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War On Fat

Nov. 22, 2013, 2:22 p.m.
Posts: 449
Joined: Jan. 31, 2005

Um, by someone other than Taubes.
Actual scientific research articles.

Are you looking for proof that discredits the "fat makes you fat" hypothesis?

There's nothing better than an Orangina after cheating death with Digger.

Nov. 22, 2013, 2:38 p.m.
Posts: 16132
Joined: Nov. 20, 2002

Gary Taubes

http://en.wikipedia.org/wiki/Gary_Taubes

Taubes gained prominence in the low-carb diet debate following the publication of his 2002 New York Times Magazine piece "What if It's All Been a Big Fat Lie?". The article, which questioned the efficacy and health benefits of low-fat diets, was seen as defending the Atkins diet against the medical establishment, and it became extremely controversial. Some scholars interviewed for this article complained that Mr. Taubes misinterpreted their words or treated them out of context.[6] Taubes himself stated: "[E]ven though I knew the article would be the most controversial article the Times Magazine ran all year, [the reaction] still shocked me."[7] The Center for Science in the Public Interest published a rebuttal to the Times article in its November 2002 newsletter.

Taubes includes information and studies which indicate that physical exercise increases appetite to a degree that makes it an inefficient tool in weight loss.

ORLY???

Hmmmm … sounds like a bit of a charlatan.

As long as we're linking articles -[HTML_REMOVED] http://www.cspinet.org/nah/11_02/bigfatlies.pdf


https://www.youtube.com/watch?v=i-jbDwkHzlI

Kn.

When one person suffers from a delusion, it is called insanity.

When many people suffer from a delusion, it is called religion.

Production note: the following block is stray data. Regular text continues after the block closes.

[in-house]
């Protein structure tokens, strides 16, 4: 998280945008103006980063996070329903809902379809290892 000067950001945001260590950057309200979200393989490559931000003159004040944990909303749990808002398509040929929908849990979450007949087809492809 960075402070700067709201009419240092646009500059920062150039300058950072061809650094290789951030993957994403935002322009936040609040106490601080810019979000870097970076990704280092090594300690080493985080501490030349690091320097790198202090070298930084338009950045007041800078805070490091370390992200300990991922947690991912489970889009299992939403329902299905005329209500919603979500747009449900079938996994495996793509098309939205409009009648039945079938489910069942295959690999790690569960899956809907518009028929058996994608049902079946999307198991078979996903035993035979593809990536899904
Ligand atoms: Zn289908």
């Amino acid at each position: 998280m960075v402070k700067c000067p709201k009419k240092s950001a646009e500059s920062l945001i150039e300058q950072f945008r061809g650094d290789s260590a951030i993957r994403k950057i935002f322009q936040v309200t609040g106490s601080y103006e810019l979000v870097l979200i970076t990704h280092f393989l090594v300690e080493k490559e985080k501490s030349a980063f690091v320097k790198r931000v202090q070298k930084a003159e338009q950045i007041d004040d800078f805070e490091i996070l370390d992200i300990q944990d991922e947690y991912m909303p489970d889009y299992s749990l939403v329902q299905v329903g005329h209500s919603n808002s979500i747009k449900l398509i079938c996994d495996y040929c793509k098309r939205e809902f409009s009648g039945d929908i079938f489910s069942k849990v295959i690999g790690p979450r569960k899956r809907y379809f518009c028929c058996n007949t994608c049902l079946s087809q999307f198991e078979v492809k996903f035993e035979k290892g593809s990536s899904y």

Nov. 22, 2013, 2:42 p.m.
Posts: 523
Joined: June 19, 2006

Wait, what? As an obesity researcher (involved in "current, leading edge research"), that's news to me…

Care to share some of this research you're referring to?

Penny I have a question for you?

As a physically active mid 40's male who is obese. 290-300Lb these days. Seems my metabolism has ground to halt. I am not a binge junk food eater. I eat fairly healthy. I don't drink pop, juice or beer very often. Maybe a couple of times a month. My doctor is disappointed every time I get a physical that everything comes up good and all he can say is your fat loose, some weight. I put the hurt on a lot of skinny mountain bikers at the intermediate level. So what I am asking is, why the hell am I fat?

Master of Puppets

Nov. 22, 2013, 2:43 p.m.
Posts: 7655
Joined: Feb. 15, 2005

Um, by someone other than Taubes.
Actual scientific research articles.

:google:

http://www.endingthefoodfight.com/Research.htm

I have 21,474,850 rep points...

My blog - read it!

http://www.citizenclass.ca

Nov. 22, 2013, 2:44 p.m.
Posts: 449
Joined: Jan. 31, 2005

Penny I have a question for you?

As a physically active mid 40's male who is obese. 290-300Lb these days. Seems my metabolism has ground to halt. I am not a binge junk food eater. I eat fairly healthy. I don't drink pop or juice very often. Maybe a couple of times a month. My doctor is disappointed every time I get a physical that everything comes up good and all he can say is your fat loose, some weight. I put the hurt on a lot of skinny mountain bikers at the intermediate level. So what I am asking is, why the hell am, I fat?

I'd be curious to hear what your average daily food intake looks like and the frequency/intensity/duration of your workouts (riding or whatever else).

There's nothing better than an Orangina after cheating death with Digger.

Nov. 22, 2013, 3:11 p.m.
Posts: 7707
Joined: Sept. 11, 2003

our evolutionary biology which didn't involve refined sugars and carbs

Fruits, vegetables, nuts, wild grains, seeds, legumes and tubers/roots are all sources of carbohydrates that humans have been known to exploit in the distant past.

The notion that our diet is a genetic adaptation is speculative at best. If that was strictly true, chimpanzees and humans (who share 98+% DNA) should have similar "correct/proper" diets. The diets of living things are very often an interplay of environment, opportunity and genetics. Chimpanzees occasionally eat meat. Could they thrive if given the opportunity for a lifetime meat-rich diet? Possibly. Many organisms are extremely adaptable when it comes to diets. Examples would be alien fauna that has thrived when transported away from their natural habitat (like red deer and brown trout in New Zealand or cane toads and rabbits in Australia).